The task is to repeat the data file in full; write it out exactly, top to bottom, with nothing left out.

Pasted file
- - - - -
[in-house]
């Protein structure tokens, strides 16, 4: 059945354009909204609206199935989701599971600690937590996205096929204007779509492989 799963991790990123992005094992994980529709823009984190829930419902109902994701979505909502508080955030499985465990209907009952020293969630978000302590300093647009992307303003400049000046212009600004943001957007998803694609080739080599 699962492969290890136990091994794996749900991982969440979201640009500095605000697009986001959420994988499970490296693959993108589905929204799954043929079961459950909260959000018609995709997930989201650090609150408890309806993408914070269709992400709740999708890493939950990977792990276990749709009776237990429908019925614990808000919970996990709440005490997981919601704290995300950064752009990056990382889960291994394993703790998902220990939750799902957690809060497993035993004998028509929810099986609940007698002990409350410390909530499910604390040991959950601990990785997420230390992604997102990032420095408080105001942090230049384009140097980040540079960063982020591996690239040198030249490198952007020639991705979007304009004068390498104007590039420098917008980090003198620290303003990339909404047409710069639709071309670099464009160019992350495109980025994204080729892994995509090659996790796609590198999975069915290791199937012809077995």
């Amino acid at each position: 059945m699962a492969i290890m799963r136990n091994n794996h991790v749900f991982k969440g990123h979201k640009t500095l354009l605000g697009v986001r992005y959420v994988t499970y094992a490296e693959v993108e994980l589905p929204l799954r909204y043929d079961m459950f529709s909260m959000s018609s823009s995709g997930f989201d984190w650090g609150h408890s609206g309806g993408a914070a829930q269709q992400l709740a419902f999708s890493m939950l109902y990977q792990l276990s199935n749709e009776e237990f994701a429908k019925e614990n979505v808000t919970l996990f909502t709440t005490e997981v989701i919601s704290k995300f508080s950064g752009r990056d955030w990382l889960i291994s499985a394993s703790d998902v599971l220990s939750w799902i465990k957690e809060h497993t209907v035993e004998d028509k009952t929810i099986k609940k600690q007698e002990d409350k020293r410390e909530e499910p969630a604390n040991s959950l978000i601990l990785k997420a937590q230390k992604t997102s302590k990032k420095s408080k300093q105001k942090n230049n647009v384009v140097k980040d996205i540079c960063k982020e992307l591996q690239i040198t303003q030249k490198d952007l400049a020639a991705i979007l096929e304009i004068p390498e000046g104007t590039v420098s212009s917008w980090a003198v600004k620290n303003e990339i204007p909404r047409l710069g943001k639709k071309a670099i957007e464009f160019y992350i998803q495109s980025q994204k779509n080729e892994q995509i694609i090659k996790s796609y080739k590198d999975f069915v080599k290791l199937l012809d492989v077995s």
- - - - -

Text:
[in-house]
């Protein structure tokens, strides 16, 4: 059945354009909204609206199935989701599971600690937590996205096929204007779509492989 799963991790990123992005094992994980529709823009984190829930419902109902994701979505909502508080955030499985465990209907009952020293969630978000302590300093647009992307303003400049000046212009600004943001957007998803694609080739080599 699962492969290890136990091994794996749900991982969440979201640009500095605000697009986001959420994988499970490296693959993108589905929204799954043929079961459950909260959000018609995709997930989201650090609150408890309806993408914070269709992400709740999708890493939950990977792990276990749709009776237990429908019925614990808000919970996990709440005490997981919601704290995300950064752009990056990382889960291994394993703790998902220990939750799902957690809060497993035993004998028509929810099986609940007698002990409350410390909530499910604390040991959950601990990785997420230390992604997102990032420095408080105001942090230049384009140097980040540079960063982020591996690239040198030249490198952007020639991705979007304009004068390498104007590039420098917008980090003198620290303003990339909404047409710069639709071309670099464009160019992350495109980025994204080729892994995509090659996790796609590198999975069915290791199937012809077995």
């Amino acid at each position: 059945m699962a492969i290890m799963r136990n091994n794996h991790v749900f991982k969440g990123h979201k640009t500095l354009l605000g697009v986001r992005y959420v994988t499970y094992a490296e693959v993108e994980l589905p929204l799954r909204y043929d079961m459950f529709s909260m959000s018609s823009s995709g997930f989201d984190w650090g609150h408890s609206g309806g993408a914070a829930q269709q992400l709740a419902f999708s890493m939950l109902y990977q792990l276990s199935n749709e009776e237990f994701a429908k019925e614990n979505v808000t919970l996990f909502t709440t005490e997981v989701i919601s704290k995300f508080s950064g752009r990056d955030w990382l889960i291994s499985a394993s703790d998902v599971l220990s939750w799902i465990k957690e809060h497993t209907v035993e004998d028509k009952t929810i099986k609940k600690q007698e002990d409350k020293r410390e909530e499910p969630a604390n040991s959950l978000i601990l990785k997420a937590q230390k992604t997102s302590k990032k420095s408080k300093q105001k942090n230049n647009v384009v140097k980040d996205i540079c960063k982020e992307l591996q690239i040198t303003q030249k490198d952007l400049a020639a991705i979007l096929e304009i004068p390498e000046g104007t590039v420098s212009s917008w980090a003198v600004k620290n303003e990339i204007p909404r047409l710069g943001k639709k071309a670099i957007e464009f160019y992350i998803q495109s980025q994204k779509n080729e892994q995509i694609i090659k996790s796609y080739k590198d999975f069915v080599k290791l199937l012809d492989v077995s």